Balochistan, being vast mineral-rich province of Pakistan, possess more wealth from the other three provinces. It is forsooth acknowledged to be the backbone of Pakistan’s economy. The largest province keeps in itself thousands of desired cricket players who keep wishes alike other provinces to represent their country in national and international platforms. However, they go disappointed without getting their positive expectations met.
Undeniably, carrying the same nationality, Baloch players are as keen to be part of the national league (PSL) or the international cricket team of Pakistan just as the sister provinces’ cricketers keep in the country. Sadly, one comes to see players from all over the country except Balochistan to get the opportunity. Cannot the Pakistan Cricket Board (PCB) admit the fact of ignoring Baloch cricketers? As the province, covering 44pc of the country’s total territory, is yet to produce a single athlete in-between seventy-plus years of independence tenure.
It has never been that Pakistan Cricket Board (PCB) has drawn its concentration towards Balochistan cricket and provided them with an opportunity to showcase their talent. As Napoleon Bonaparte accurately said, “Talent without opportunity is nothing.” It is for sure Balochistan has never been seen with the same eye as far as opportunities for players are concerned.
In Pakistan Super League’s (PSL) fourth edition, Bismillah Khan and Asghar Khan were selected for Balochistan’s Quetta Gladiators and Peshawar Zalmi respectively. Albeit, Asghar Khan, having performed well, was not made part of fifth edition. On the other hand, the presence of Sarfaraz Ahmed, as wicketkeeper-batsman, closed the doors for Bismillah Khan.
In fact, once he got the opportunity to play in a match in which he had a match winning fifty to lead his team to the victory. Ramiz Raja, the newly elected chairman of PCB, had a lot to praise him back then. It made everyone astonished when in 2019, PSL’s fourth edition, Moin Khan’s son, Azam Khan was chosen over him. It has been frequent when such nepotism has taken place in cricket of Pakistan.
“If you cannot include local Baloch cricketers in the Pakistan Super League, then change the name of Quetta Gladiators,” said Mengal, Secretary of the Quetta Cricket Association in the PSL’s third edition. It is indeed far better not to have the name of Quetta, the provincial capital of Balochistan, as the team title when indigenous players have no chances to be part of their provincial team in PSL. Not only the players, but the officials of both PSL and PCB are from rest of the provinces. Balochistan has been neglected in every sector including cricket.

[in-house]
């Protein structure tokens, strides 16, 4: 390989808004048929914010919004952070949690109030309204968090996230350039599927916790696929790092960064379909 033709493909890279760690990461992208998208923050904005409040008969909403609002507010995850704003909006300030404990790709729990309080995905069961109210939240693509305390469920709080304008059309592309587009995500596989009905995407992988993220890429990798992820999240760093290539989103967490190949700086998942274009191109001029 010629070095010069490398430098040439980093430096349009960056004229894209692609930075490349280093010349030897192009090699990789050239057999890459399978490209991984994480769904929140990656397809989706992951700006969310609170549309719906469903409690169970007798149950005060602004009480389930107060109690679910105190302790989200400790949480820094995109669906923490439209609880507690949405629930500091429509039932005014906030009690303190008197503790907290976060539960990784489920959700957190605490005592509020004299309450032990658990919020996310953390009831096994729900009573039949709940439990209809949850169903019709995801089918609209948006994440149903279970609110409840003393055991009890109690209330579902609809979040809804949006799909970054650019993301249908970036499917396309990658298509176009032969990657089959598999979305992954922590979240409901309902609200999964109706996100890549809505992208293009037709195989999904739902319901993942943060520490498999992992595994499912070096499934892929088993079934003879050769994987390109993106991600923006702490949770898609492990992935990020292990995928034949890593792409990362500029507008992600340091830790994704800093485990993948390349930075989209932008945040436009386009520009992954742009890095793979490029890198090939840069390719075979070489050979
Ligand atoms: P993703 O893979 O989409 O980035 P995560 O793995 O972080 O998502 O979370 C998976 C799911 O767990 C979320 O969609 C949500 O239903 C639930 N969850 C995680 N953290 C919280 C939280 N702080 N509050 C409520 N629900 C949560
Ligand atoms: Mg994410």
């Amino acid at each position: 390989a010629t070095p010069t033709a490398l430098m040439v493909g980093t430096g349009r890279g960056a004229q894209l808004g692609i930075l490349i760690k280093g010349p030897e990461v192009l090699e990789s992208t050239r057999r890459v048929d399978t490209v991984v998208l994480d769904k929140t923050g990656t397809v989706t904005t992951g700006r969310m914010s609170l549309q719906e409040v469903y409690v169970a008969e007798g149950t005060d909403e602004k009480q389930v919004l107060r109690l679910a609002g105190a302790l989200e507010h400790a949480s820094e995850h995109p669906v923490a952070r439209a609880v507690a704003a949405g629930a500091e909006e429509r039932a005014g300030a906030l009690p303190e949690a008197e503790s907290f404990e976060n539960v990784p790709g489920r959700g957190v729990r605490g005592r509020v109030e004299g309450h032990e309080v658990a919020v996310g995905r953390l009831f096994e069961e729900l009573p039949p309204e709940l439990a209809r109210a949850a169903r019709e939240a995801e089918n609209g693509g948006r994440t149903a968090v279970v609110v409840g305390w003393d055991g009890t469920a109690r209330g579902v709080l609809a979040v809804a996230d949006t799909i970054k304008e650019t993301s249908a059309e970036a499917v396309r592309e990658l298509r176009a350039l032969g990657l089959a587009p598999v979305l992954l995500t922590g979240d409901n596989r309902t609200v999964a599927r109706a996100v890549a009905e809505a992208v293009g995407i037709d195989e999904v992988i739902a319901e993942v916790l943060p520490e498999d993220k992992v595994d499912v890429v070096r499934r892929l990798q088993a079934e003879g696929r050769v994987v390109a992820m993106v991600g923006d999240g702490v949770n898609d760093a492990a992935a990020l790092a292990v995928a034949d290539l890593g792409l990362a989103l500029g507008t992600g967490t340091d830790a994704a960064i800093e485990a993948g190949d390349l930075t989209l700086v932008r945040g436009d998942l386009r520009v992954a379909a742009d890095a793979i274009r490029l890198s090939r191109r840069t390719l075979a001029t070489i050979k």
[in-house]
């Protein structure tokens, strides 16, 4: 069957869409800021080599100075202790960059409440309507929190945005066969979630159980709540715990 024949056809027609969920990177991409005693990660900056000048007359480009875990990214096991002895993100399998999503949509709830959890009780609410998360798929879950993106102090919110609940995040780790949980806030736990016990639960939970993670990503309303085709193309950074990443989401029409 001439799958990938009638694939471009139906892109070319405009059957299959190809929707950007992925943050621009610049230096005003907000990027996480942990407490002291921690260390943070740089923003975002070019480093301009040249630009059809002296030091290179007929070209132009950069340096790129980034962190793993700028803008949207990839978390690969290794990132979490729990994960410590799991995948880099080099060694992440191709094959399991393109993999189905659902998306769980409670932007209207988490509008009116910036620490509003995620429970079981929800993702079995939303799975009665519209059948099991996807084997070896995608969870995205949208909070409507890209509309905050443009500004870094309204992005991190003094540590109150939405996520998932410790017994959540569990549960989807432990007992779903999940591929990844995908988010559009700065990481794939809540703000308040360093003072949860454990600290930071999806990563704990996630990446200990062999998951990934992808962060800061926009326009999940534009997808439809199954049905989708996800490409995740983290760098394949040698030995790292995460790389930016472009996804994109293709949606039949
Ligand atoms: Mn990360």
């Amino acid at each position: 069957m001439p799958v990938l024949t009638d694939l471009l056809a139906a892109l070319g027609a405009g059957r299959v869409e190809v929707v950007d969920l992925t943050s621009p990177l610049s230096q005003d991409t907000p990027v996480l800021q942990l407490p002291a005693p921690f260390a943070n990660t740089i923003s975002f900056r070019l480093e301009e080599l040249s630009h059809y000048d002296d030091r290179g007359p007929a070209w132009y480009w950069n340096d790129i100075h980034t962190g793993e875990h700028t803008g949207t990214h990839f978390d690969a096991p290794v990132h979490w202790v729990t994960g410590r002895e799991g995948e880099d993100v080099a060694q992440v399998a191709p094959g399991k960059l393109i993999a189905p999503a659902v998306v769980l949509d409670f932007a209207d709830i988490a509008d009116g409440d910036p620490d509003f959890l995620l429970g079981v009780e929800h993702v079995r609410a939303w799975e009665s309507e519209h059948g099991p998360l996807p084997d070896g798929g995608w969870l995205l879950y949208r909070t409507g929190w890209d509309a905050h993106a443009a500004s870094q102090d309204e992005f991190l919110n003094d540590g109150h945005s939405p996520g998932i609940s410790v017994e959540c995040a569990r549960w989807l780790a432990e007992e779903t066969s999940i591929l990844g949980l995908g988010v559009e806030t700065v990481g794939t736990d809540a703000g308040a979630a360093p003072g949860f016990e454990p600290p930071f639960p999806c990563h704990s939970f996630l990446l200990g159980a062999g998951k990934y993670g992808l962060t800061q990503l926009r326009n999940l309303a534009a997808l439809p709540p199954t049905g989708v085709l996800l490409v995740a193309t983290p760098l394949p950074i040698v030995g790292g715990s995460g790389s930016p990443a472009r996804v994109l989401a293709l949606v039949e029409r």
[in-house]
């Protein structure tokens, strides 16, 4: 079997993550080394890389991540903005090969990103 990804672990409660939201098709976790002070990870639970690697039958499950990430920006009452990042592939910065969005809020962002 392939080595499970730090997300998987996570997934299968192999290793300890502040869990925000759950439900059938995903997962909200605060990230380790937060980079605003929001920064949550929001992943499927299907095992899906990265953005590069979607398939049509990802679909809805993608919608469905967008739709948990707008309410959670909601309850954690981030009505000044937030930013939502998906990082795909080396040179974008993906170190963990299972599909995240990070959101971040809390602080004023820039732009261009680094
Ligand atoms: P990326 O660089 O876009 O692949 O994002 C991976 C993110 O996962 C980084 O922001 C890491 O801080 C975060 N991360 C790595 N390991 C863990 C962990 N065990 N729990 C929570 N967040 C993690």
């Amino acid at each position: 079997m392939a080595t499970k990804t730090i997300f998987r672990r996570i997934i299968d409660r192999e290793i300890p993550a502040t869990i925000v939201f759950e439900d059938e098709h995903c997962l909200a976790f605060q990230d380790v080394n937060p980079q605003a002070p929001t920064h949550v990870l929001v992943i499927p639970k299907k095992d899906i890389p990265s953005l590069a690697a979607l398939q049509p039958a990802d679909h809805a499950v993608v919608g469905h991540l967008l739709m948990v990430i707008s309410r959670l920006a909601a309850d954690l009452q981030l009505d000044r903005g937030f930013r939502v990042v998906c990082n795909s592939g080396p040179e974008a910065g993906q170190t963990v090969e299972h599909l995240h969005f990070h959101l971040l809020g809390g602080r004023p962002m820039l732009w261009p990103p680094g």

The PCB has much to learn from Indian Premier League (IPL). They have given chances to emerging players from far corners of vast India. IPL has even entertained and selected players from Indian-occupied Kashmir (IOK). Parvez Rasool, an IOK citizen, was first given the chance of debuting in 2014 edition of IPL, while Rasikh Salam became the next player to be part of the biggest league of the world to represent Mumbai Indians, an IPL franchise.
Growing children in Balochistan often get to hear from their parents or society not to give much of your time to cricket. In other words, sports have no bright future when you belong to Balochistan. A great majority of Balochistan is addicted to different drugs. One can definitely rationalize intoxication caused by lack of opportunities, playing grounds, financially supporting the most affected province by poverty, so on and so forth.
Balochistan has been ignored ever since when it comes to opportunities for Baloch cricketers unlike rest. It is high time for PCB to undo nepotism and favoritism. The country has never done enough justice with the residents of Balochistan so that they must come up in international level to represent it with the enthusiasm that they carry within. The plea is to deem them so as others with equality.